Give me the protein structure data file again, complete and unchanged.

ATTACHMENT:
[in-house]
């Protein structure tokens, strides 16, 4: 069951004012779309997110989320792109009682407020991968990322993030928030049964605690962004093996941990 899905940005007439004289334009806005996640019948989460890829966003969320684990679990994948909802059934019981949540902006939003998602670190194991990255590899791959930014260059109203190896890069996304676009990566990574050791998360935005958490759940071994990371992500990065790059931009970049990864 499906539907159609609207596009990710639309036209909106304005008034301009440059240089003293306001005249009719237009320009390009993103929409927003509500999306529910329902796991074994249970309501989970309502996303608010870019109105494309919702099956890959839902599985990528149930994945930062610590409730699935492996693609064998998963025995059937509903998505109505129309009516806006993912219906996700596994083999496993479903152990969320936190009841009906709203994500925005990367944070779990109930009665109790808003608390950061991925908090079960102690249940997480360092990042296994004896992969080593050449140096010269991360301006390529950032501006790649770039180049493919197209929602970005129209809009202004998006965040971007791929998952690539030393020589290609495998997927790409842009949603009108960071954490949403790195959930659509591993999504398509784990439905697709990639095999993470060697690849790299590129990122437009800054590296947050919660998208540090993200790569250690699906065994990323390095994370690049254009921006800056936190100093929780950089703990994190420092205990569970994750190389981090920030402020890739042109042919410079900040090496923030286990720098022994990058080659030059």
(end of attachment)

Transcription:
[in-house]
């Protein structure tokens, strides 16, 4: 069951004012779309997110989320792109009682407020991968990322993030928030049964605690962004093996941990 899905940005007439004289334009806005996640019948989460890829966003969320684990679990994948909802059934019981949540902006939003998602670190194991990255590899791959930014260059109203190896890069996304676009990566990574050791998360935005958490759940071994990371992500990065790059931009970049990864 499906539907159609609207596009990710639309036209909106304005008034301009440059240089003293306001005249009719237009320009390009993103929409927003509500999306529910329902796991074994249970309501989970309502996303608010870019109105494309919702099956890959839902599985990528149930994945930062610590409730699935492996693609064998998963025995059937509903998505109505129309009516806006993912219906996700596994083999496993479903152990969320936190009841009906709203994500925005990367944070779990109930009665109790808003608390950061991925908090079960102690249940997480360092990042296994004896992969080593050449140096010269991360301006390529950032501006790649770039180049493919197209929602970005129209809009202004998006965040971007791929998952690539030393020589290609495998997927790409842009949603009108960071954490949403790195959930659509591993999504398509784990439905697709990639095999993470060697690849790299590129990122437009800054590296947050919660998208540090993200790569250690699906065994990323390095994370690049254009921006800056936190100093929780950089703990994190420092205990569970994750190389981090920030402020890739042109042919410079900040090496923030286990720098022994990058080659030059």